Marble waterspout in the shape of a lion’s head

Carved with close, deeply set, rescessed eyes beneath a shallow brow, with broad, flat nose and whiskers incised on the muzzel from the nose to the cheekbones, the oval head with short radiating mane encircling it, the mouth agape, with hollowed out channel running larerally from back to front of the mouth.

Waterspouts lining the eaves of buildings were often shaped as openmouthed lions. They were frequently carved in one piece with the sima, the gutter-like element that ran along the edge of the roof. Used to channel and control the rainwater runoff from the roof, these spouts funneled the water through the lions' open mouths.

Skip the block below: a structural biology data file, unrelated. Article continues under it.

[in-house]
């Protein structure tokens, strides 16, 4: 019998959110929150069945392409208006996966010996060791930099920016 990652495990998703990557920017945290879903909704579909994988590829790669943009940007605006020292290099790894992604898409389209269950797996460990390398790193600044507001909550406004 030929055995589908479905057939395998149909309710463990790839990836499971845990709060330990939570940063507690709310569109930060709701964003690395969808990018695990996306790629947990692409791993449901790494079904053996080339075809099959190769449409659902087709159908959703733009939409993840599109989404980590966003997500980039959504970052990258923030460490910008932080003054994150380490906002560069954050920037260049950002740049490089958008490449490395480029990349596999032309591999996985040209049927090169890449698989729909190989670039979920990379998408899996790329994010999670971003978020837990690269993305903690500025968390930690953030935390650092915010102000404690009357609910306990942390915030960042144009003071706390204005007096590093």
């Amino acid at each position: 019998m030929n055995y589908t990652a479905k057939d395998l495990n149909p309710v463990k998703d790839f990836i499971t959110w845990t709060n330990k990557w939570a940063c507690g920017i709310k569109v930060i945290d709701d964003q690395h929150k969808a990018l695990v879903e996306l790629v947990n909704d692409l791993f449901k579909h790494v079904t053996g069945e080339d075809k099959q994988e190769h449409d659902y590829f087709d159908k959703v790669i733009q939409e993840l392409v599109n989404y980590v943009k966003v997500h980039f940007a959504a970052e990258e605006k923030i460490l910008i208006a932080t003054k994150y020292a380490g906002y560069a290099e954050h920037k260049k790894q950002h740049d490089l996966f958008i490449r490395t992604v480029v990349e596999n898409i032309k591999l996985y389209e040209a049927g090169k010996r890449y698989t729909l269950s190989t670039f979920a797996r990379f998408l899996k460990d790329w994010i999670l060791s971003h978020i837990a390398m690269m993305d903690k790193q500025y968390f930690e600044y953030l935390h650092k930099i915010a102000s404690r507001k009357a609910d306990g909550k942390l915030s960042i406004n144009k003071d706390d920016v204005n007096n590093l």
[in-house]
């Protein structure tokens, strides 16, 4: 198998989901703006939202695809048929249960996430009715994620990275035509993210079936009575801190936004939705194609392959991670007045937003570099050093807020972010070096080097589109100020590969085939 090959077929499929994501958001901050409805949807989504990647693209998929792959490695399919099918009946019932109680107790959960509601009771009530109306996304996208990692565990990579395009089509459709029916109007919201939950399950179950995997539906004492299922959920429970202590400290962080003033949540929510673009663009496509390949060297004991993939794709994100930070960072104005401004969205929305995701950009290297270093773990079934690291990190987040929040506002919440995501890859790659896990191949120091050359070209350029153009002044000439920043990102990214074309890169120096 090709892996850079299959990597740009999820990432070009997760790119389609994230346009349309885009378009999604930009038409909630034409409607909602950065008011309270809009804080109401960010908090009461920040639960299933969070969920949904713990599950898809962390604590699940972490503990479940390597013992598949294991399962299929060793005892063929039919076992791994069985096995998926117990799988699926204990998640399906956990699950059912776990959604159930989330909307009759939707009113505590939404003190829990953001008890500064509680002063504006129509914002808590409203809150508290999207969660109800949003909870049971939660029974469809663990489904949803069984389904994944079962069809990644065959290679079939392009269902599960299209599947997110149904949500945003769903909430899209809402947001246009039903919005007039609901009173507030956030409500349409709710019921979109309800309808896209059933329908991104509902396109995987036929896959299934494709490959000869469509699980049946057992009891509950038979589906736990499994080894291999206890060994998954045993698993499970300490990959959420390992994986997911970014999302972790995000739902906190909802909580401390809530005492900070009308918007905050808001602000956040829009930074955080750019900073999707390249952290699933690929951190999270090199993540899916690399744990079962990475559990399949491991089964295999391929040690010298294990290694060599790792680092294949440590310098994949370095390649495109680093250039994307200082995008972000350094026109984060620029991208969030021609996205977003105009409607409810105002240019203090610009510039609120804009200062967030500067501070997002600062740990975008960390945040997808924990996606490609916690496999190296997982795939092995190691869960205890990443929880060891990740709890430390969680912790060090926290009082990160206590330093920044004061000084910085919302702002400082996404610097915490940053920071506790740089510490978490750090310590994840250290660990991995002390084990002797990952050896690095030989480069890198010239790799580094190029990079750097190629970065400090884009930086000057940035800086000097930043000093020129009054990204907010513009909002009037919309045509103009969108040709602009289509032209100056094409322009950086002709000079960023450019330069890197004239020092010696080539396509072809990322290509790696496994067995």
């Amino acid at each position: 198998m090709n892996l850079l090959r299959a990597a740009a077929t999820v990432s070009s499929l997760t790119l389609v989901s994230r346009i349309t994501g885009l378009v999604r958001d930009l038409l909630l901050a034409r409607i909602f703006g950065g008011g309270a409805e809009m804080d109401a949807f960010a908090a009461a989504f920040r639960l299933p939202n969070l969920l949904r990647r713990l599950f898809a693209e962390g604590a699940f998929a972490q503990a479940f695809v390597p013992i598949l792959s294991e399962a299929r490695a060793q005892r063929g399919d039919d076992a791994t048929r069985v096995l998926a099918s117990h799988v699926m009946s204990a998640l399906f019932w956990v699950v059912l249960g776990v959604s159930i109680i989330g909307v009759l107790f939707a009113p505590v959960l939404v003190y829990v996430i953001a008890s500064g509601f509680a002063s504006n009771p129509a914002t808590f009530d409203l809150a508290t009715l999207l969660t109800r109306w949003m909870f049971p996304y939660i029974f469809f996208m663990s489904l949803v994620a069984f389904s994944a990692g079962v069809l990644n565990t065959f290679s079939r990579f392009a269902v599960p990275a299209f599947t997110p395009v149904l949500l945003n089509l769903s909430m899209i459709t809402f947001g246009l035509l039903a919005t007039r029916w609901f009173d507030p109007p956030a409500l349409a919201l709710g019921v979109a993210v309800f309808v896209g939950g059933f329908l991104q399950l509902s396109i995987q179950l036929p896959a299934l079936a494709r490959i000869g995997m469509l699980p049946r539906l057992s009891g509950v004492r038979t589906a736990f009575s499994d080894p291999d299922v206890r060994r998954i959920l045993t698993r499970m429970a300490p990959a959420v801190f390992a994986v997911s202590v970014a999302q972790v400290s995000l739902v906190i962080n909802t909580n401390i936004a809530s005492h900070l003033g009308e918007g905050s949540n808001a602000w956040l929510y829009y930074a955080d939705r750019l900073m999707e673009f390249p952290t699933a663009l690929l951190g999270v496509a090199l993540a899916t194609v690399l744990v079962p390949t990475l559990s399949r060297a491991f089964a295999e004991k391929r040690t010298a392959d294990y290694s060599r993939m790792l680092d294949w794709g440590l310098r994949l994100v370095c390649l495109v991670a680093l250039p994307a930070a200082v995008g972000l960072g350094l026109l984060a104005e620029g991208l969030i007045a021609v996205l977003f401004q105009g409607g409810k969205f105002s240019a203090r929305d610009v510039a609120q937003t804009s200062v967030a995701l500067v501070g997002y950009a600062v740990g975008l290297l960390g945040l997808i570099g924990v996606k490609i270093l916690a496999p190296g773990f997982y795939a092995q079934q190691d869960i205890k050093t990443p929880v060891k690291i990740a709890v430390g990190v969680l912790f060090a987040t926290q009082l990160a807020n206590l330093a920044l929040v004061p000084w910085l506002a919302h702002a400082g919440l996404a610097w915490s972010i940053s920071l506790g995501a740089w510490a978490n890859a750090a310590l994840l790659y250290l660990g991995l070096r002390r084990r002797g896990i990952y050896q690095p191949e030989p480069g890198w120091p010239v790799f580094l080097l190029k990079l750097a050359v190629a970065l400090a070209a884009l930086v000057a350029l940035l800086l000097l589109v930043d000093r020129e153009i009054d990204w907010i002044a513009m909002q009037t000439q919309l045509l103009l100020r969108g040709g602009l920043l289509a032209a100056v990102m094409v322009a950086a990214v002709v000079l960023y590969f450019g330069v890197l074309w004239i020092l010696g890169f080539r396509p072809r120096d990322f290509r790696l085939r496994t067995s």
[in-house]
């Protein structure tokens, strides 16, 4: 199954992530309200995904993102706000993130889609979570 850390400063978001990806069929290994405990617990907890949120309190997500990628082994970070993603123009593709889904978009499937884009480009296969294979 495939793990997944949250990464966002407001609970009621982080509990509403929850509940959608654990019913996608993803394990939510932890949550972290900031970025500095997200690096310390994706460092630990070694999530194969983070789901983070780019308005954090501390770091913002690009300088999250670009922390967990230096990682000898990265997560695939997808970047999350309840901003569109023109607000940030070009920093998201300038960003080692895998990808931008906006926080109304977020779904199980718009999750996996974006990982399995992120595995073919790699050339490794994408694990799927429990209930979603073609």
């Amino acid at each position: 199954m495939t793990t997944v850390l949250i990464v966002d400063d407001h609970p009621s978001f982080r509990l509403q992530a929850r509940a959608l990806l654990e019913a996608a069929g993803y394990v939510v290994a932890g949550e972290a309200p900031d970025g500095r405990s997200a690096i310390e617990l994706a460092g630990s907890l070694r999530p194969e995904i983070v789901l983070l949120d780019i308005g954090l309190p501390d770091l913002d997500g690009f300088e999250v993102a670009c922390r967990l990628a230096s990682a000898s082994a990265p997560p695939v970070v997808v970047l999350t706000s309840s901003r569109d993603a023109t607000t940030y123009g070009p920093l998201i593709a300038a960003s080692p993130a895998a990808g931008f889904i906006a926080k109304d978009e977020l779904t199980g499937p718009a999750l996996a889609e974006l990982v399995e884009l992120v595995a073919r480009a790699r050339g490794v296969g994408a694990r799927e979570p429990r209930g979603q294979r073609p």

Greek, Classical period, 6th-5th century B.C.
H. 32.5 cm (12 51⁄64 in) W. 25.5 cm (10 3⁄64 in) D. 33 cm (12 63⁄64 in)

Ars Antiqua SA, Geneva, prior to 1997
Private collection, Switzerland, acquired from the above

E. Simon e.a.
Dei e Uomini, Roma 1997, 77

F. Willemsen
Die Löwenkopf-Wasserspeier vom Dach des Zeustempels, Berlin, 1959, pls. 54, 74, 90, 91, 99, & 100

Die Löwenkopf-Wasserspeier des griechischen Westens im 6. und 5. Jahrhundert v. Chr., Mainz, 1988, pl. 17

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